Barra and its smaller sister island, Vatersay, are the southernmost of the inhabited Outer Hebrides. Further to the south, and visible from Barra’s highest hill, are the once inhabited islands of Pabbay, Mingulay and Berneray but these have now been abandoned. The same fate nearly came to Vatersay but the construction of the causeway provided the means to maintain the communities there.
Heaval is Barra’s highest point at 384m and is a steep climb out of Castlebay. From its summit the views are to the islands to the south and Uist, Skye, Mull and Coll as well as down on the castle in the bay below.
While the day was bright it was also breezy meaning that it was less than ideal for looking out for insects. However a few butterflies did brave the weather with common blue, grayling and meadow brown spotted. A very few hoverflies were also seen in more sheltered spots and on the flanks of Heaval were a few hardy six-spot burnet moths and a common green grasshopper.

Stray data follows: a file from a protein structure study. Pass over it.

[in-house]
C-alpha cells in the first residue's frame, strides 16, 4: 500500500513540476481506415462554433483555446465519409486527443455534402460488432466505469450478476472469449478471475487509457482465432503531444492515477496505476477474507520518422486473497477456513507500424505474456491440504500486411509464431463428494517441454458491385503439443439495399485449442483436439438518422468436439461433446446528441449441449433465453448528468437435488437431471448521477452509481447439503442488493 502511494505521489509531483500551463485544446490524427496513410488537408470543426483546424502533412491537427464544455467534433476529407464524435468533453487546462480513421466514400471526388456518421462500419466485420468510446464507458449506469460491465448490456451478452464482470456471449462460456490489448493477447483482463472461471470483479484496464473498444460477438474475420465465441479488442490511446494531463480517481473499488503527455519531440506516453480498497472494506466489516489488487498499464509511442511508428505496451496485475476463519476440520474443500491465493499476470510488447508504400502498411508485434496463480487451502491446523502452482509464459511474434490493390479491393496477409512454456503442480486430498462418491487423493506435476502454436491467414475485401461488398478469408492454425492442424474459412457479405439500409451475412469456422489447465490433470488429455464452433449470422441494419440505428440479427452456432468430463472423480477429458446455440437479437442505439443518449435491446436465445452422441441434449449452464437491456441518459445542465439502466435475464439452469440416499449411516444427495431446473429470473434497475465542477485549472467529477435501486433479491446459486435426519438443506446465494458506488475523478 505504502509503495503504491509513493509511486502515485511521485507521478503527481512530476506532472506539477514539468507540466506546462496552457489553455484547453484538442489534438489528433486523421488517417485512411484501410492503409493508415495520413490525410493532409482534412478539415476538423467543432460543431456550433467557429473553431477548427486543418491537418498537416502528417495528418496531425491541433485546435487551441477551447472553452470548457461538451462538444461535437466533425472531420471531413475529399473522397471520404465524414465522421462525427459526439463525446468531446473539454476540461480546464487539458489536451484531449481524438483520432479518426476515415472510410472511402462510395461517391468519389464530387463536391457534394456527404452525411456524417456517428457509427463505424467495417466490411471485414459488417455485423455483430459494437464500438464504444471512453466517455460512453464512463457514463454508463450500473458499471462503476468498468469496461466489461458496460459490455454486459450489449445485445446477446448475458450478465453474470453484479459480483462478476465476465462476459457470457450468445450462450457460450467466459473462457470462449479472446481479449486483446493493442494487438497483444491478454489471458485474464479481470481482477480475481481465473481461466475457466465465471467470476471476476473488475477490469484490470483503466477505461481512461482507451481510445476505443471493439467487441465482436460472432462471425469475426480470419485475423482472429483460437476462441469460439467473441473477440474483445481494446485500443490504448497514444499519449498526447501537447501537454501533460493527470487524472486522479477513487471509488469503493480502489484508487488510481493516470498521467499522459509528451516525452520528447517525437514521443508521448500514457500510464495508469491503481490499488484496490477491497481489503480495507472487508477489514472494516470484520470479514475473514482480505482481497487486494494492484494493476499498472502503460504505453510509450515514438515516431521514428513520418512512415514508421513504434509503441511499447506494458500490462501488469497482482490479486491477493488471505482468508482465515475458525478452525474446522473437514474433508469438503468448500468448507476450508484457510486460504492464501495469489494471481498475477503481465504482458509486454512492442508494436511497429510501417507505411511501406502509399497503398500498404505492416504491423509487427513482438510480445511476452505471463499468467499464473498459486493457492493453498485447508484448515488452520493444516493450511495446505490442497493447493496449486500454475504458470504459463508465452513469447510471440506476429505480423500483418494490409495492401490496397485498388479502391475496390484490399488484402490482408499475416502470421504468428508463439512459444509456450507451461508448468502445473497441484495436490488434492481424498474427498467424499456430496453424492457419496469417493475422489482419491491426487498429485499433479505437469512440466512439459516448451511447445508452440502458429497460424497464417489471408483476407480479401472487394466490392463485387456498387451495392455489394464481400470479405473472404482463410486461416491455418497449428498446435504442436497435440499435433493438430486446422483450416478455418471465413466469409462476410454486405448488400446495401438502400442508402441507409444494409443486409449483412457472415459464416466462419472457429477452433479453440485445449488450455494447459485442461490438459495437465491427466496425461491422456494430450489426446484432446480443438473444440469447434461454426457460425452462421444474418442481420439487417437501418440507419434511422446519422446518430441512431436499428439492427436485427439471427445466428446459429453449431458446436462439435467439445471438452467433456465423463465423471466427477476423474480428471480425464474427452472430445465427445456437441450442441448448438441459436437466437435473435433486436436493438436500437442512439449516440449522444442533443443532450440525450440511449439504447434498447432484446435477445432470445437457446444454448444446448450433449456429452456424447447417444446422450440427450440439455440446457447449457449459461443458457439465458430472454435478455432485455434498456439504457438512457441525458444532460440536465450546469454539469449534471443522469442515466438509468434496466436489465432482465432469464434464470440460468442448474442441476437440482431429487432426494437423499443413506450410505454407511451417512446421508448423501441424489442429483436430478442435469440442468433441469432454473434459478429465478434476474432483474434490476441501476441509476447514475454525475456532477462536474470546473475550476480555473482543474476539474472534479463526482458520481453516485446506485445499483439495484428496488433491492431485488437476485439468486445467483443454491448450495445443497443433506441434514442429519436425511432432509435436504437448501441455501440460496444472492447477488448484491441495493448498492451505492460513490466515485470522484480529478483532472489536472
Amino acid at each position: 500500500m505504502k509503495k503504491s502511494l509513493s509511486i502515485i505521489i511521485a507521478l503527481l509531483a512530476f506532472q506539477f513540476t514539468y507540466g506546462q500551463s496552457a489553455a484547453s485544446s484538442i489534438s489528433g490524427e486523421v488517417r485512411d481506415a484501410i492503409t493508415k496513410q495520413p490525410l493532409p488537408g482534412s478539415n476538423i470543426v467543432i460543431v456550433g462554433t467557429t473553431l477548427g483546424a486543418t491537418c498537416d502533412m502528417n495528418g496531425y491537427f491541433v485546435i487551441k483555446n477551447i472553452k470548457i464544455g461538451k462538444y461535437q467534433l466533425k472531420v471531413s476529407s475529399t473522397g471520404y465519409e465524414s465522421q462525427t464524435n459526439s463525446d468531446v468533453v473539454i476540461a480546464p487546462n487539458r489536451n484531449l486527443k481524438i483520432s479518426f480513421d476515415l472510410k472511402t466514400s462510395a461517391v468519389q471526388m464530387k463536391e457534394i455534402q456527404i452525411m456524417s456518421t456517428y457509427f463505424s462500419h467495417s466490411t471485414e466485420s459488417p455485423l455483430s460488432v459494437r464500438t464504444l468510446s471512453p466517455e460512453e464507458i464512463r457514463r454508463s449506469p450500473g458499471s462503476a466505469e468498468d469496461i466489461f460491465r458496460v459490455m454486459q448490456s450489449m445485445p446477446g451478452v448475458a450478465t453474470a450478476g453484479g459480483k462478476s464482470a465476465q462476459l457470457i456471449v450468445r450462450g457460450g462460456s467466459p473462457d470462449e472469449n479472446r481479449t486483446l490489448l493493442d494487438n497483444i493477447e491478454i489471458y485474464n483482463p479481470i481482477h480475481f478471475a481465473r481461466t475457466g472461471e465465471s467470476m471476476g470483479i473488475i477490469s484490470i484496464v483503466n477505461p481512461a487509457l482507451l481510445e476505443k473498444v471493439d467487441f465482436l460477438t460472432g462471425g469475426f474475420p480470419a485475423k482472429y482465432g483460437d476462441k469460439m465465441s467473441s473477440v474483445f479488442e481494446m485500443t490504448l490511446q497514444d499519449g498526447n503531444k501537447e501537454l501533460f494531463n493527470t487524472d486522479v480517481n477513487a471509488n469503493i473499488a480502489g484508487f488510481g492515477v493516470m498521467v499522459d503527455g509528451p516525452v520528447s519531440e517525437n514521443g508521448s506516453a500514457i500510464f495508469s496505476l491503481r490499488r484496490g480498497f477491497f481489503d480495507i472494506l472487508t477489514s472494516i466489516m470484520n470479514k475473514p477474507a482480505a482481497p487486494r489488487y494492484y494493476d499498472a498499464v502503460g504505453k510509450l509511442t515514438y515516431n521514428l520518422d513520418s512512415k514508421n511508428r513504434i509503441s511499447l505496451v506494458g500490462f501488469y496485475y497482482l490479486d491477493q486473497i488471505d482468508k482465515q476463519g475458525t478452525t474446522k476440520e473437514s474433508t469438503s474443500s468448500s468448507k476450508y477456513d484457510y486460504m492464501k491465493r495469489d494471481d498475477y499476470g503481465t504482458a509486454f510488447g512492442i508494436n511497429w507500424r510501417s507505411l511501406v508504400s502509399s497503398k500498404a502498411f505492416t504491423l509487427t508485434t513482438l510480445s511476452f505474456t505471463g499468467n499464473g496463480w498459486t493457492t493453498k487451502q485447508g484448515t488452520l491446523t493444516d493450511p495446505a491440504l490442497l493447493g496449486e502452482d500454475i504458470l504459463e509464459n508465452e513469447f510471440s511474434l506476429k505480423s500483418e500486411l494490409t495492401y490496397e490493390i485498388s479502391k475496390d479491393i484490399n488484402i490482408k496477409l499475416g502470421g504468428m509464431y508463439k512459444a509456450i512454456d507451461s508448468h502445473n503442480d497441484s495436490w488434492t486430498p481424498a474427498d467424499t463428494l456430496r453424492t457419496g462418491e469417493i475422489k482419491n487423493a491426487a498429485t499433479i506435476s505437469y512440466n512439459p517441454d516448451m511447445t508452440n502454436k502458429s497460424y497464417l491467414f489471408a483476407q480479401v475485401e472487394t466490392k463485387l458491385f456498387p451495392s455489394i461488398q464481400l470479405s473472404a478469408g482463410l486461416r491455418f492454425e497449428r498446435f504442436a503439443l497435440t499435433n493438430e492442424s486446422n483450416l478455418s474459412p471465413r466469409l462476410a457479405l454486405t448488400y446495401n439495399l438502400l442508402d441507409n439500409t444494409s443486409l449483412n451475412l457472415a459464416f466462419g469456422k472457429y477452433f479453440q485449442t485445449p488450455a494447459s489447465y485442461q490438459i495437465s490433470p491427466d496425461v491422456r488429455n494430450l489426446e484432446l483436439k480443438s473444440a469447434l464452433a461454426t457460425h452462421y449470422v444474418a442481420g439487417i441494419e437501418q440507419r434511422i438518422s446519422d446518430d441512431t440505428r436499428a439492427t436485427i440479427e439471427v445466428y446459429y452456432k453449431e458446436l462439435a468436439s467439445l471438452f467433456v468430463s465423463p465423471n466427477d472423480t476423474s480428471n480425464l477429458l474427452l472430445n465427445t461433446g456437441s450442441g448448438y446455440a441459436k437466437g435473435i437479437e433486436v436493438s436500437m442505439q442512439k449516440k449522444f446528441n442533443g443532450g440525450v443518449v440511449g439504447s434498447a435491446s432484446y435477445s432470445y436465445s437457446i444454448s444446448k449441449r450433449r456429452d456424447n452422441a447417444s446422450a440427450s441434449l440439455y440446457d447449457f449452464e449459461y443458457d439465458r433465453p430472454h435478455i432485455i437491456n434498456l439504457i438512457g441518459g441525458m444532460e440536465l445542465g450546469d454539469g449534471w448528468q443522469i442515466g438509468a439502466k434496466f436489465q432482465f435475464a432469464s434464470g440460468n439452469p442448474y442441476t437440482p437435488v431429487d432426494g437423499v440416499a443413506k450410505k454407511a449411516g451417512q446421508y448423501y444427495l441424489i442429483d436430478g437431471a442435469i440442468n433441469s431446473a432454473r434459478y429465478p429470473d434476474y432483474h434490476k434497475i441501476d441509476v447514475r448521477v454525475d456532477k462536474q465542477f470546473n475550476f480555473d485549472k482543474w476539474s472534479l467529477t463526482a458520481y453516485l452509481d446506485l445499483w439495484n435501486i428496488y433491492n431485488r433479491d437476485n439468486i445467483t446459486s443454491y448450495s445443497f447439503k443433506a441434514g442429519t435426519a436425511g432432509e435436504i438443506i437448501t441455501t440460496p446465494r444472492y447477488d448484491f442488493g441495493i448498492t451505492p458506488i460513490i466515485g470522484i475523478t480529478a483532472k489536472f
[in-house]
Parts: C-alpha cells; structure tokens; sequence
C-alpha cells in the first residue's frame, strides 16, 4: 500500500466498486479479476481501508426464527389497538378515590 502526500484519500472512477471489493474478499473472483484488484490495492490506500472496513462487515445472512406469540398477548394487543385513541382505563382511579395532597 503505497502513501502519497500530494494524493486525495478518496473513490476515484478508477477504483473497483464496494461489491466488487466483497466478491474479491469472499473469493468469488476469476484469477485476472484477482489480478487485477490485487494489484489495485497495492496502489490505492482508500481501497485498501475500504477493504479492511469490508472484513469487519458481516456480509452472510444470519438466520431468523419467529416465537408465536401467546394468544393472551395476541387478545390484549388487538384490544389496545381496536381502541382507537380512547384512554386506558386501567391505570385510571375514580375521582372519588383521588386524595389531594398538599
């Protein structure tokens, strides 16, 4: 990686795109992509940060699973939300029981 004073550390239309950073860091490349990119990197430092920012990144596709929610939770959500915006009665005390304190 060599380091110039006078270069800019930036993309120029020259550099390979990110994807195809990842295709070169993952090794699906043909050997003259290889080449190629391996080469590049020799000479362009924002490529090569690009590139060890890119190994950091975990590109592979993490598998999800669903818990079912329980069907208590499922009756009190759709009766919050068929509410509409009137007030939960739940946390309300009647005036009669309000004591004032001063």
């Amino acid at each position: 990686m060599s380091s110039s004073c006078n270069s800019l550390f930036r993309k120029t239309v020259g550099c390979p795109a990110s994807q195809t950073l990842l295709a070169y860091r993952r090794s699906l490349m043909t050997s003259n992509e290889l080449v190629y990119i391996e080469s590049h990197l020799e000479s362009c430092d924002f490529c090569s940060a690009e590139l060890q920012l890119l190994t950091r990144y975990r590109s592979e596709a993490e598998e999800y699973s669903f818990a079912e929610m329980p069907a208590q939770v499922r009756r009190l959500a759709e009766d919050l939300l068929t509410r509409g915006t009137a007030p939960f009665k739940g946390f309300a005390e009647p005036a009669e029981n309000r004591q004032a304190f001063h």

The following day was calmer but wetter, again not an ideal day for insect spotting. We took the bus down to Vatersay for a wander on the quiet sandy beaches and through areas of machair, with their bright mix of wild flowers on the grasslands behind the dunes. Here the wild carrot, dwarfed by the conditions, provided bright circles of white flower clusters with a tiny spot on pink at the centre of each head. A few common blues braved the weather but otherwise the swathes of flowers were largely devoid of pollinating insects.
While the beaches are remote and often empty it’s depressing to see so much plastic waste on the beach, particularly on the Atlantic side.